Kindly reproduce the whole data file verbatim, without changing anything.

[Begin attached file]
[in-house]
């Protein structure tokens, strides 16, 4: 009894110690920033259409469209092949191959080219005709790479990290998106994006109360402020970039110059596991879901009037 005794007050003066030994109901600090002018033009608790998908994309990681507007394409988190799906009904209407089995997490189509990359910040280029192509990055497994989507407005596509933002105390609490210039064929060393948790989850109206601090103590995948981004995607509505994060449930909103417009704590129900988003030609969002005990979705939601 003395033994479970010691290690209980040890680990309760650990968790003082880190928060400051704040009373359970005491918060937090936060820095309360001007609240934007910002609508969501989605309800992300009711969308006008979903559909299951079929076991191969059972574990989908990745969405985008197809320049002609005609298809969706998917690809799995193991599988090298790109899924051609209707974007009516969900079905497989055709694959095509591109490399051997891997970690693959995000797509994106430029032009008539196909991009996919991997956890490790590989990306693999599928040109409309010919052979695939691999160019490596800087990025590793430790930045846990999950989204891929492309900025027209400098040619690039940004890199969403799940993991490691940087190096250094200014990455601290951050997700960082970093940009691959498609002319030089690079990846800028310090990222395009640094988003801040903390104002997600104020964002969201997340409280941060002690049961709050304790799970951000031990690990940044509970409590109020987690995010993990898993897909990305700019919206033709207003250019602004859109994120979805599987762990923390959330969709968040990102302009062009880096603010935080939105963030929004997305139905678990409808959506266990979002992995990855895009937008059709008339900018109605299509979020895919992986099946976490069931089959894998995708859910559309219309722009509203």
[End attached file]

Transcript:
[in-house]
């Protein structure tokens, strides 16, 4: 009894110690920033259409469209092949191959080219005709790479990290998106994006109360402020970039110059596991879901009037 005794007050003066030994109901600090002018033009608790998908994309990681507007394409988190799906009904209407089995997490189509990359910040280029192509990055497994989507407005596509933002105390609490210039064929060393948790989850109206601090103590995948981004995607509505994060449930909103417009704590129900988003030609969002005990979705939601 003395033994479970010691290690209980040890680990309760650990968790003082880190928060400051704040009373359970005491918060937090936060820095309360001007609240934007910002609508969501989605309800992300009711969308006008979903559909299951079929076991191969059972574990989908990745969405985008197809320049002609005609298809969706998917690809799995193991599988090298790109899924051609209707974007009516969900079905497989055709694959095509591109490399051997891997970690693959995000797509994106430029032009008539196909991009996919991997956890490790590989990306693999599928040109409309010919052979695939691999160019490596800087990025590793430790930045846990999950989204891929492309900025027209400098040619690039940004890199969403799940993991490691940087190096250094200014990455601290951050997700960082970093940009691959498609002319030089690079990846800028310090990222395009640094988003801040903390104002997600104020964002969201997340409280941060002690049961709050304790799970951000031990690990940044509970409590109020987690995010993990898993897909990305700019919206033709207003250019602004859109994120979805599987762990923390959330969709968040990102302009062009880096603010935080939105963030929004997305139905678990409808959506266990979002992995990855895009937008059709008339900018109605299509979020895919992986099946976490069931089959894998995708859910559309219309722009509203």